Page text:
While searching for a runaway companion, Pedro and Don Diego came to a native village on April 2, 172. When they learned that the wife of village chief had just given birth to a daughter, they immediately went to baptize the infant. However, influenced by Choco, the chief strongly opposed this idea so Pedro and Don Diego gathered the children and some adults on the beach and began to teach them about the Catholic faith. They invited the chief to join them, but he yelled back that he was angry with God and disgusted with Christianity. The chief determined to kill the missionaries and, when he was gone to elicit help, the two men baptized the infant with the consent of the child’s Christian mother. When the chief learned of this baptism, he became furious and hurled spears first at Pedro who could have escaped but who stayed to help Don Diego who had forbidden both men to carry weapons. Pedro was mortally wounded by spear and machete. Don Diego rushed to him, absolving him of his sins before he, too, was martryed. The chief took Don Diego’s crucifix and pounded it with a stone while cursing God. The assassins then stripped the corpses, tied large stones to their feet, and brought them out to sea where they dumped the bodies overboard into the waves. Don Diego was beatified in 1985 and Pedro on March 5 2000. Having had a miracle approved for his canonization, Pedro was canonized a saint on October 21, 2012.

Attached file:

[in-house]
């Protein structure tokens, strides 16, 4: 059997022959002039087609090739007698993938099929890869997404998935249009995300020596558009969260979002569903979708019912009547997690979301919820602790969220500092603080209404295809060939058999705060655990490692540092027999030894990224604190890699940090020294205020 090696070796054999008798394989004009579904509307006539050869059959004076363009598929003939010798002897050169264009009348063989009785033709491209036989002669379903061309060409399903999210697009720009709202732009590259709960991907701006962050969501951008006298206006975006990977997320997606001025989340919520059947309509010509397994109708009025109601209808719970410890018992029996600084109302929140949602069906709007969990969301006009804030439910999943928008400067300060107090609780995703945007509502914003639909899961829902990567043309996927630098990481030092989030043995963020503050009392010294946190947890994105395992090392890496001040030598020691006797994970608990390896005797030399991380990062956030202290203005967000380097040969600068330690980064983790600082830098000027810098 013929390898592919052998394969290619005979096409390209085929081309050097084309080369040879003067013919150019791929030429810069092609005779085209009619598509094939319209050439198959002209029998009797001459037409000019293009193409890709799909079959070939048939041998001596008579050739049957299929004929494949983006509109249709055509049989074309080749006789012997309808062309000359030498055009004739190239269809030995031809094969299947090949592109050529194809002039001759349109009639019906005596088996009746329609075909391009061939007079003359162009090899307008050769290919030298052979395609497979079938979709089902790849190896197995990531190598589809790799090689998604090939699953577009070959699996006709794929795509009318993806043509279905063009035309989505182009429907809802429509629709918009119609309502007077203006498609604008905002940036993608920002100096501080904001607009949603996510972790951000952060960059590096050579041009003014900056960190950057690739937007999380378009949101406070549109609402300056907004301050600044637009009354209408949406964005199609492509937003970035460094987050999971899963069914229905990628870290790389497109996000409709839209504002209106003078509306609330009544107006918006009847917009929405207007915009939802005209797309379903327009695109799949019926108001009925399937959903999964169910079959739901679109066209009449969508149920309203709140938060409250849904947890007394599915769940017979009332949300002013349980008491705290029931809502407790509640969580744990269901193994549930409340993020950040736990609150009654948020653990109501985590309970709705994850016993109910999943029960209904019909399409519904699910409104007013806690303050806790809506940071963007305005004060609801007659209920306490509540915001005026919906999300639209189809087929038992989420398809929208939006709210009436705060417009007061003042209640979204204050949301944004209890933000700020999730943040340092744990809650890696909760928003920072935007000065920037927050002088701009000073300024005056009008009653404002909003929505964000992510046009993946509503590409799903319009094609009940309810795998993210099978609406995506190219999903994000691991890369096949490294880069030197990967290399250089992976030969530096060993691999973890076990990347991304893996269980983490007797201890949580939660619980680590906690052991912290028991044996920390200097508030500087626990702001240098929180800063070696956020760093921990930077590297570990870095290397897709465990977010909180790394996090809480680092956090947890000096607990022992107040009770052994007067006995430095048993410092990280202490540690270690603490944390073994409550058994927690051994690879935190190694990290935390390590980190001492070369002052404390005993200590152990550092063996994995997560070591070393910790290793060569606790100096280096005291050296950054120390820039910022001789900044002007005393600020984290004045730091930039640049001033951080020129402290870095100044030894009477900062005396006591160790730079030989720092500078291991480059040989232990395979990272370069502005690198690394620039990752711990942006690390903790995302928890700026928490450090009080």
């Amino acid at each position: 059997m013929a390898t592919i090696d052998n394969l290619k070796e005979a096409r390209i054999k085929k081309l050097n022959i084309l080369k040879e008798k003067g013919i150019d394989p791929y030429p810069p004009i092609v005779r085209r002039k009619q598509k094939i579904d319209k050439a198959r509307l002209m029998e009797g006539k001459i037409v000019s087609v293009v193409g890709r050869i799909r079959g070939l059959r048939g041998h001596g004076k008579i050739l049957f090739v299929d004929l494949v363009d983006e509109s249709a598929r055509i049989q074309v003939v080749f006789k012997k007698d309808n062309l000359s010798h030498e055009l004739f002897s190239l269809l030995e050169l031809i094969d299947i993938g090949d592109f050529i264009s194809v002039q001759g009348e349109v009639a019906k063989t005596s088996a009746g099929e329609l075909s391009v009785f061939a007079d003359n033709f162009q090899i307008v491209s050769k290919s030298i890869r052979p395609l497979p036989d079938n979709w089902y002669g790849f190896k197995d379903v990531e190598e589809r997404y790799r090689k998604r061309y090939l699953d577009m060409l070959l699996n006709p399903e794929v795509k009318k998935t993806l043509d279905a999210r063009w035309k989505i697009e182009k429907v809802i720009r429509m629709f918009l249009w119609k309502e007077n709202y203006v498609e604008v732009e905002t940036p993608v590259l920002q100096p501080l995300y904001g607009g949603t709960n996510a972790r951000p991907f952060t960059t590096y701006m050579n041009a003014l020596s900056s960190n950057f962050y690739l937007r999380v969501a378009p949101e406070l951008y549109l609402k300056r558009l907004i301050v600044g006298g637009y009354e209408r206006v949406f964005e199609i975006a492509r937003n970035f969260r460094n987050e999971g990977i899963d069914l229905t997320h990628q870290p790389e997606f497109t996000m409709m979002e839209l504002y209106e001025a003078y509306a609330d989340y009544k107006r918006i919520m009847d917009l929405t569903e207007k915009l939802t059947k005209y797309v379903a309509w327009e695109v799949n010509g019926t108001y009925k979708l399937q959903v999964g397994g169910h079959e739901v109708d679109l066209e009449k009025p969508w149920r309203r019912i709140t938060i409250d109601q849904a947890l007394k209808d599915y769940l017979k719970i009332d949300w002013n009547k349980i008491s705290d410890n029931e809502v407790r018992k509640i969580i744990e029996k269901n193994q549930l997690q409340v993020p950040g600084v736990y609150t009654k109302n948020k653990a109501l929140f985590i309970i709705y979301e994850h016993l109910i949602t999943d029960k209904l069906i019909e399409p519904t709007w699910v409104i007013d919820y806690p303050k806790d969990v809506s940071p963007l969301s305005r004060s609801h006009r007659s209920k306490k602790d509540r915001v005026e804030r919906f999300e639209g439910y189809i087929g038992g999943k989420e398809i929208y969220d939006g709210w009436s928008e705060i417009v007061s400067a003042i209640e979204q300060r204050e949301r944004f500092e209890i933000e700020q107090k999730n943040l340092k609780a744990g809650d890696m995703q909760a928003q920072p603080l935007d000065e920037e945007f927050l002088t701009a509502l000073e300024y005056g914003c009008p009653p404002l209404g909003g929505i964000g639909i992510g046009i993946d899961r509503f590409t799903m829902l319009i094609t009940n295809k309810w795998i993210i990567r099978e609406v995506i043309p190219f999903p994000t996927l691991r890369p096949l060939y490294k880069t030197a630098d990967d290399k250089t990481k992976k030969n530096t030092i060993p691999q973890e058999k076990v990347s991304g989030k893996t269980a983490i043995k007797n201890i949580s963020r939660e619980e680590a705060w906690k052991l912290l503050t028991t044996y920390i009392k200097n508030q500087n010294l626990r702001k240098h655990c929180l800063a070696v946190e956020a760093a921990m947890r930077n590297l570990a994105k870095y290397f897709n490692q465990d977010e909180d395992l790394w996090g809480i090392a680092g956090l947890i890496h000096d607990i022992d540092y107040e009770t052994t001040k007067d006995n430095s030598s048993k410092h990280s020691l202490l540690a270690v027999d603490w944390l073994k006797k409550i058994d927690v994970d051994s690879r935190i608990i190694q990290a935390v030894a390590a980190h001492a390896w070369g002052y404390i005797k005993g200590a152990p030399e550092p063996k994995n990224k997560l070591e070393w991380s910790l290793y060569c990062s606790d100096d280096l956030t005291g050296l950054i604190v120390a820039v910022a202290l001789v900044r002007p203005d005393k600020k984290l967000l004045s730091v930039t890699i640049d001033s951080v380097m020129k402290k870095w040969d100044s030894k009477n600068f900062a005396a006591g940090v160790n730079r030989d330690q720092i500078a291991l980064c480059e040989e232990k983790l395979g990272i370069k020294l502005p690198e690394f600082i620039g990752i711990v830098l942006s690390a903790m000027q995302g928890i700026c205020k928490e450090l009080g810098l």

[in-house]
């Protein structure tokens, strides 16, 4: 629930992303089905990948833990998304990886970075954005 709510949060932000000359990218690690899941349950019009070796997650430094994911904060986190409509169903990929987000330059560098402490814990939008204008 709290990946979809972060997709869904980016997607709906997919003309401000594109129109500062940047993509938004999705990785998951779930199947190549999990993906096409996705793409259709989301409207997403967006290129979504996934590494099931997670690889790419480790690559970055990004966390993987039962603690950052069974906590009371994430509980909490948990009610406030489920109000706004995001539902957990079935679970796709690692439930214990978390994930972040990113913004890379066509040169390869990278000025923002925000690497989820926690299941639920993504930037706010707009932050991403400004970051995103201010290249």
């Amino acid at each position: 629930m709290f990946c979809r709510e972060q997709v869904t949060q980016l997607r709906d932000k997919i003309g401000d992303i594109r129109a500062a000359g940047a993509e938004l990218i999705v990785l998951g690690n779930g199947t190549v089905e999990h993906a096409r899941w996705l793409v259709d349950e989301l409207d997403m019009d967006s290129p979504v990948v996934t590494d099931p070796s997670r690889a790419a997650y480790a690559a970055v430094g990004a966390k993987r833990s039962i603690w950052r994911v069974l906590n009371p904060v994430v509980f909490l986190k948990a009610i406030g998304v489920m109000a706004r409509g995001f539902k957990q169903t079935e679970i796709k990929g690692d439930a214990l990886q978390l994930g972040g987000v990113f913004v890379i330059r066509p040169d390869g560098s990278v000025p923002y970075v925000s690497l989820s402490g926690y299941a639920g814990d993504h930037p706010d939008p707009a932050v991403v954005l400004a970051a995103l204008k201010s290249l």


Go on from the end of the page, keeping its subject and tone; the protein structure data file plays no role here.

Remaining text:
Prayer to Saint Pedro Calungsod:


Saint Pedro Calungsod, student, catechist, young migrant, missionary, faithful friend, martyr, you inspire us by your fidelity in times of adversity, by your courage in teaching the faith in the midst of hostility, and by your love in shedding your blood for the sake of the Gospel. Make our troubles your own (Mention your request here) and intercede for us before the throne of Mercy and Grace so that, as we experience the help of heaven, we may be encouraged to live and proclaim the Gospel here on earth. Amen.

Quote from a Saint: